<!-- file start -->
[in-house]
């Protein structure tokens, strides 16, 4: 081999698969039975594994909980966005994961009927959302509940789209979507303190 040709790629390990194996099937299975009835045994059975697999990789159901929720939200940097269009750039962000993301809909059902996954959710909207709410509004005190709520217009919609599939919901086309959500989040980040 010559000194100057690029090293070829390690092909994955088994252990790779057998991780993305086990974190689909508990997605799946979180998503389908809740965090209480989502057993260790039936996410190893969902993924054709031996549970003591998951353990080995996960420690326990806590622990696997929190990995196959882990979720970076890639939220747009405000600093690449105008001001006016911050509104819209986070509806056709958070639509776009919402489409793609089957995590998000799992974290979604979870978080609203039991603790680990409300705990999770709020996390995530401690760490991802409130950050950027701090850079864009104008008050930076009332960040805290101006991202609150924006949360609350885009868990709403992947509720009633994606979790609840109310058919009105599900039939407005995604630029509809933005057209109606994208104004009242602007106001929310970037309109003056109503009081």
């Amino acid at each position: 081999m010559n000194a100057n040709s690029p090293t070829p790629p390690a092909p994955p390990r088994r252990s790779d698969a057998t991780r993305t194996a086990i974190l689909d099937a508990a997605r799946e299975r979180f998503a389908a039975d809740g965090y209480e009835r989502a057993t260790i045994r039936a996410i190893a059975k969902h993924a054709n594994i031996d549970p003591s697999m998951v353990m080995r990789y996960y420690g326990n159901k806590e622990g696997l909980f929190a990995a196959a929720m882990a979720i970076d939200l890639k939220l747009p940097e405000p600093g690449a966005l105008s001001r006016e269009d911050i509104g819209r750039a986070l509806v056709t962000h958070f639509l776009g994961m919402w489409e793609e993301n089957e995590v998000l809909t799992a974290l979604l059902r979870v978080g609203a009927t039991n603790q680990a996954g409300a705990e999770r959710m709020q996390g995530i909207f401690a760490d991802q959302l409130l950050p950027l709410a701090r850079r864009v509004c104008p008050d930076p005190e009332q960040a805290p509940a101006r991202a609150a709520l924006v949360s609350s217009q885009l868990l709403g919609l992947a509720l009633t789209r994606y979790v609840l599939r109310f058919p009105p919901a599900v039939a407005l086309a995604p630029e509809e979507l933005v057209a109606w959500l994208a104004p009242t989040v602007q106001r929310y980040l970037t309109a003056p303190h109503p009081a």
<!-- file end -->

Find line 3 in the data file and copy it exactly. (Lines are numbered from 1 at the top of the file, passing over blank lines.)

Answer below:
């Amino acid at each position: 081999m010559n000194a100057n040709s690029p090293t070829p790629p390690a092909p994955p390990r088994r252990s790779d698969a057998t991780r993305t194996a086990i974190l689909d099937a508990a997605r799946e299975r979180f998503a389908a039975d809740g965090y209480e009835r989502a057993t260790i045994r039936a996410i190893a059975k969902h993924a054709n594994i031996d549970p003591s697999m998951v353990m080995r990789y996960y420690g326990n159901k806590e622990g696997l909980f929190a990995a196959a929720m882990a979720i970076d939200l890639k939220l747009p940097e405000p600093g690449a966005l105008s001001r006016e269009d911050i509104g819209r750039a986070l509806v056709t962000h958070f639509l776009g994961m919402w489409e793609e993301n089957e995590v998000l809909t799992a974290l979604l059902r979870v978080g609203a009927t039991n603790q680990a996954g409300a705990e999770r959710m709020q996390g995530i909207f401690a760490d991802q959302l409130l950050p950027l709410a701090r850079r864009v509004c104008p008050d930076p005190e009332q960040a805290p509940a101006r991202a609150a709520l924006v949360s609350s217009q885009l868990l709403g919609l992947a509720l009633t789209r994606y979790v609840l599939r109310f058919p009105p919901a599900v039939a407005l086309a995604p630029e509809e979507l933005v057209a109606w959500l994208a104004p009242t989040v602007q106001r929310y980040l970037t309109a003056p303190h109503p009081a």